Sanders and Corbyn: Birds of a feather?
By : Abdallah Schleifer
The most extraordinary political events in the United States and UK in 2015 involve two men at the far left of their once-leftwing parties: Bernie Sanders and Jeremy Corbyn. Both were relatively obscure in their respective parties at the start of 2015, and are now major personalities.
When Ed Miliband resigned as leader of the UK’s Labour Party, which meant electing a successor, Corbyn was a relatively isolated militant socialist MP in a party that while nominally to the left of the Conservative Party, had strayed far from its socialist origins. This predated Tony Blair’s long run as Labour prime minister, and was successfully pursued by him as he privatized the rail system and other nationalized industries.
Corbyn unambiguously opposed Blair’s New Labour and its goal of an “aspirational society” replacing the old Labour goal of social justice. More than any other long-serving MP, Corbyn repeatedly defied his own party, voting against legislation that weakened or dismembered post-war socialist institutions.
When he announced his candidacy in June, he barely secured enough nominations from his fellow MPs to get on the ballot. Most of them saw Corbyn as a leftwing eccentric whose candidacy would make the campaign for party leadership more interesting to the public. None expected him to be a serious candidate, much less win.
Corbyn’s campaign for Labour leadership was anchored to similar concerns that suddenly stirred up an extraordinary following among British voting-age youth, as was happening in America.
Sanders’ relationship to the Democratic Party leadership was seemingly even more marginal. He was a self-proclaimed democratic socialist, serving first in Congress for many years then in the Senate. As a Senator, he formally allied himself with the Democrats, but remained in name as an independent. When Sanders announced his Democratic candidacy for the 2016 presidential election, few seasoned politicians took him seriously.
He has focused on transforming the welfare state that Democratic President Franklin Roosevelt established during the Great Depression in the1930s. Instead of Congress and the presidency regulating Wall Street, the latter figuratively speaking had come to regulate Congress over the past 25 years.
This has meant increased tax cuts for the wealthy, but no improvement in real wages for the poor and middle class. This has been the main thrust of Sanders’ campaign, as well as his insistence that rising tuition costs, particularly in the once-free state universities, is having a crippling effect on society.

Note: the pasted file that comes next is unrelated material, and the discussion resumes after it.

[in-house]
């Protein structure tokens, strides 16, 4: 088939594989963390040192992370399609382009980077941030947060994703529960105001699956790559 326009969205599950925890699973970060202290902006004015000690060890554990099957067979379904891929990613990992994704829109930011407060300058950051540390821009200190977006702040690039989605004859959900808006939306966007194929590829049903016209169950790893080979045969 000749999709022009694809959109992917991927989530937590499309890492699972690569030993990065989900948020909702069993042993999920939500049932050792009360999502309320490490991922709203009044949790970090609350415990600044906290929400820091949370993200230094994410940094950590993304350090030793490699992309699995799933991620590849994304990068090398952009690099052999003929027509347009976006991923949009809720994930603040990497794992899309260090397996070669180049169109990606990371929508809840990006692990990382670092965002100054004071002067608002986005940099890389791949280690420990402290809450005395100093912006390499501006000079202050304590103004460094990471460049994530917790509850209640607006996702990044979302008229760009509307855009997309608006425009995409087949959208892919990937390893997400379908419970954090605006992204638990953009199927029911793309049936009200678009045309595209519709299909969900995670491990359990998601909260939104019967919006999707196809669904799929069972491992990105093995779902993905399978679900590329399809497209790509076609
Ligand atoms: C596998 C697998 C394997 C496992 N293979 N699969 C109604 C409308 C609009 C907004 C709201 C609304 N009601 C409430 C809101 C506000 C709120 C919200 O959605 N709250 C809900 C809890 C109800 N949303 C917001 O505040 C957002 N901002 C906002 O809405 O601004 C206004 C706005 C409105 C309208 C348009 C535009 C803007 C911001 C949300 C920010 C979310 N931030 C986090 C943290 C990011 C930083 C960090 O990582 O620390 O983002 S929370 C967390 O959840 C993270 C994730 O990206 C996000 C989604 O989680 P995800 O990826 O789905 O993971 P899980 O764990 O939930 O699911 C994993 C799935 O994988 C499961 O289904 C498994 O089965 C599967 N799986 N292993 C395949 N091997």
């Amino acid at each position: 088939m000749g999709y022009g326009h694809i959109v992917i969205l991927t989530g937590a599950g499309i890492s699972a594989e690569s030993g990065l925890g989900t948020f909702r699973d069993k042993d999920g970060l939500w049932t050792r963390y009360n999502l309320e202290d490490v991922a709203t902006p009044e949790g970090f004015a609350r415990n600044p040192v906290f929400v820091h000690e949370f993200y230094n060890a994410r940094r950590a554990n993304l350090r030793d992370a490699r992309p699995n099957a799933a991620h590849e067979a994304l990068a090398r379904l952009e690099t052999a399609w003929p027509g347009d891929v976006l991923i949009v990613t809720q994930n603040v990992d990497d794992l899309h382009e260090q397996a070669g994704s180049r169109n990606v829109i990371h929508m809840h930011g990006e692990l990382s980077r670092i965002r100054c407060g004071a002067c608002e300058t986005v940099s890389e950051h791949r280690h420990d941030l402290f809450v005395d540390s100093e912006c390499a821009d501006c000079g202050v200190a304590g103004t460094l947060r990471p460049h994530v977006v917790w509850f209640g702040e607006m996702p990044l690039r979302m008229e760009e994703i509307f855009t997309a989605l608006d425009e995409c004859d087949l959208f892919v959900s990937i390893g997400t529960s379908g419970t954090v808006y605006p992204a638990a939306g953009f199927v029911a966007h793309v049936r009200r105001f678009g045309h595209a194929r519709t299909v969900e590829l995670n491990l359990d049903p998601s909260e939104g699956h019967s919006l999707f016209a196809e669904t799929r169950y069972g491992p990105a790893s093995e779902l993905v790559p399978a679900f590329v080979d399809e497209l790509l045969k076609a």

Corbyn’s campaign for Labour leadership was anchored to similar concerns that suddenly stirred up an extraordinary following among British voting-age youth, as was happening in America. Tens of thousands of predominately young voters, inspired by Corbyn’s campaigning, joined Labour and flocked to his rallies, as did the affiliated trade unions whose members were also able to vote. After a four-month campaign, Corbyn – the marginal, unreconstructed socialist – secured nearly 60 percent of the vote against four other candidates.
In America, Sanders has drawn the biggest crowds in the first phase of what will be a long campaign for the Democratic nomination against the favorite Hillary Clinton, who was so confident of victory that she barely bothered to seriously campaign until a month or so ago. Opinion polls put Sanders even, and for a while ahead of Clinton in the first two states where registered Democrats will go to the polls in the spring of 2016.
As for Corbyn, he has won his first campaign, and if he can hold on to the Labour leadership, he will lead his party against the ruling Conservatives in the next parliamentary elections. Sanders is unlikely to prevent Clinton from securing the Democratic nomination, but he will have a more enduring effect.
Most Labour MPs dislike or even despise Corbyn, and are committed to undermining his leadership. He has never hidden his belief that Britain should be a republic, not a monarchy, but he says he would not push for a republic because he knows how popular the queen is.
However, when all stood to sing the national anthem “God save the queen” at a memorial service more than a month ago, Corbyn stood but did not sing – an act that no doubt offended many, if not nearly all British voters.
Sanders, on the other hand, is respected by all his colleagues for his integrity. In the face of the surprising support he has acquired with Democratic voters, Clinton has shifted significantly to the left over the past few months, adopting many of his campaign promises and direct rhetoric as her own.
The age group that most strongly supports Sanders – 18 to 35 – does not share its elders’ Cold War fears of socialism, and has embraced his program. They are the future of the Democratic Party.
Abdallah Schleifer is a veteran American journalist covering the Middle East and professor emeritus at the American University in Cairo where he founded as served as first director of the Kamal Adham Center for TV and Digital Journalism. He is chief editor of the annual publication The Muslim 500; a senior fellow at the Foreign Policy Research Institute (USA) and at the Royal Aal al Bayt Academy for Islamic Thought (Jordan.) Schleifer has served as Al Arabiya Washington D.C. bureau chief; NBC News Cairo bureau chief; Middle East correspondent for Jeune Afrique; as special correspondent (stringer) , New York Times and managing editor of the Jerusalem Star/Palestine News in then Jordanian Arab Jerusalem.
Disclaimer: Views expressed by writers in the Column section are their own and do not reflect RiyadhVision’s point-of-view.